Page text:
Union members must approve the deal by Wednesday, the statement said.
WASHINGTON (CNN) - An independent commission is needed to determine who authorized the use of abusive interrogation techniques against suspected terrorists, a leading advocate of such a panel said Sunday.
"I want to know who was it who made the decisions that we will violate our own laws; we'll violate our own treaties; we will even violate our own Constitution," Sen. Patrick Leahy told CBS' "Face the Nation."
"That we don't know," said Leahy, D-Vermont, the chairman of the Senate Judiciary Committee. "We don't know what that chain of command was."
Former President George Bush repeatedly denied that his administration authorized the torture of prisoners in U.S. custody. But a set of legal opinions released earlier in this month documented the Bush administration's justification for coercive interrogation techniques including waterboarding, which has been considered torture since the Spanish Inquisition.
A Senate Armed Services Committee report released last week showed that top Bush administration officials gave the CIA approval to use waterboarding as early as 2002. And in 2003, a meeting that included then-Vice President Dick Cheney, CIA Director George Tenet, Attorney General John Ashcroft and National Security Adviser Condoleezza Rice reaffirmed the use of coercive tactics, according to the Senate Intelligence Committee.
The releases have fueled calls for investigations of former administration and led to arguments from Bush's defenders - including Cheney - that the tactics produced information that saved American lives.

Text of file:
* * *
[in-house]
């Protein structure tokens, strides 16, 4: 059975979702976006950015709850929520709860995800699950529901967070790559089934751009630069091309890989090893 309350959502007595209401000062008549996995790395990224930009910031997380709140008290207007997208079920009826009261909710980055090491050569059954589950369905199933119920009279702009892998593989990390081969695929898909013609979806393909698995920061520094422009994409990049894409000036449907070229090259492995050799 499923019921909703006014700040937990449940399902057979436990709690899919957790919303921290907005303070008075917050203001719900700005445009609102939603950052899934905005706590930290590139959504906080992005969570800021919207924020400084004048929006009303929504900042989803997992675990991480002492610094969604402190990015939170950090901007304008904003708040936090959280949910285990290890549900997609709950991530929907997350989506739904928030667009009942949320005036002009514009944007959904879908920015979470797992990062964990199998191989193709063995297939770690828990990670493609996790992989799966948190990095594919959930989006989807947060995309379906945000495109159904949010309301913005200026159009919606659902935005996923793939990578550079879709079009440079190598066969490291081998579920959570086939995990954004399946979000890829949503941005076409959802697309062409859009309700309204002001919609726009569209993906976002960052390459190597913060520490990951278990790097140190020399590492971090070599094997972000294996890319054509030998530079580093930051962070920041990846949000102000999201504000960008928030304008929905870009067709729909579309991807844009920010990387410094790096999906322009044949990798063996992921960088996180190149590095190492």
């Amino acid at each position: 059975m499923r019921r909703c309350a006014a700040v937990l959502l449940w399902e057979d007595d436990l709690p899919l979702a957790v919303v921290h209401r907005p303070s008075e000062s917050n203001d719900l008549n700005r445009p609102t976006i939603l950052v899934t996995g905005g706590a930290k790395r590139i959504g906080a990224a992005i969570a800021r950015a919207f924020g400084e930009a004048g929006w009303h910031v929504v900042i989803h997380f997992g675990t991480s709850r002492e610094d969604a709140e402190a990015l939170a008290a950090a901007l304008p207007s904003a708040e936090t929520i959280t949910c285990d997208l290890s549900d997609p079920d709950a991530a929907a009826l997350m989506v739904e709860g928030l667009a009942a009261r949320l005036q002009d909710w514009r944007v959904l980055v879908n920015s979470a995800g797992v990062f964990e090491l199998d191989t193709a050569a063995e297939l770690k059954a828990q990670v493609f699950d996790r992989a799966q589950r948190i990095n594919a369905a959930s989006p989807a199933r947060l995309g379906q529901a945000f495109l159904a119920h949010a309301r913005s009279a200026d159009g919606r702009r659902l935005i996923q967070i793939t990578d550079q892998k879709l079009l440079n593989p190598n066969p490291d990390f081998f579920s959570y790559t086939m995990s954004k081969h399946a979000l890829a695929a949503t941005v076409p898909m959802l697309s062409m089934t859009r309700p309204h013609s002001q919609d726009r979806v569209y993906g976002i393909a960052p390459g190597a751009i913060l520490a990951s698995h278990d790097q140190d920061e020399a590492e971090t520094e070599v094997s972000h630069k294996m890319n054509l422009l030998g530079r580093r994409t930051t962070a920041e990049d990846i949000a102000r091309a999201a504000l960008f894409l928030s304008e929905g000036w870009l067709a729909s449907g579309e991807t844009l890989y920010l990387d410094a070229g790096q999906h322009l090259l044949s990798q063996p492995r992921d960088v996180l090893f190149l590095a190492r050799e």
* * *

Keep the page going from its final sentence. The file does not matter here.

Leahy first proposed the idea of a nonpartisan "commission of inquiry" in March. He said Sunday that he was not "out for some kind of vengeance," but added, "I'd like to read the page before we turn it."
The Obamas share a moment at a black-tie event. Photo credit: White House/Pete Souza
The CNN Washington Bureau’s morning speed read of the top stories making news from around the country and the world.
WASHINGTON/POLITICAL For the latest political news: www.CNNPolitics.com.
As introductions go, it has been a fast-paced, fascinating first 100 days: an ambitious domestic agenda aimed at reinvigorating the economy and the government's reach into its workings, and several provocative steps on the world stage that, like at home, signal a clear break from the previous administration.
It's early April, and President Obama is on his way to France with the nation's top diplomat at his side. As he and Secretary of State Hillary Clinton converse in a private room aboard Air Force One, a photographer peers through the half-open door and snaps a candid picture of the formerly bitter campaign rivals.
President Barack Obama's decision to release four Bush-era memos regarding the use of so-called "enhanced interrogation techniques" was heavily criticized Sunday as a couple of prominent senators told CNN's John King that the decision was a potentially dangerous mistake.
Reporters are outshining the Obama administration in the first hundred days, at least according to the administration's press liaison.
An independent commission is needed to determine who authorized the use of abusive interrogation techniques against suspected terrorists, a leading advocate of such a panel said Sunday.
Obama administration officials, alarmed at doctor shortages, are looking for ways to increase the supply of physicians to meet the needs of an aging population and millions of uninsured people who would gain coverage under legislation championed by the president.
White House Press Secretary Robert Gibbs told reporters that President Obama had shown no flu symptoms since returning from Mexico, where he stopped April 16-17 on his way to a regional economic summit.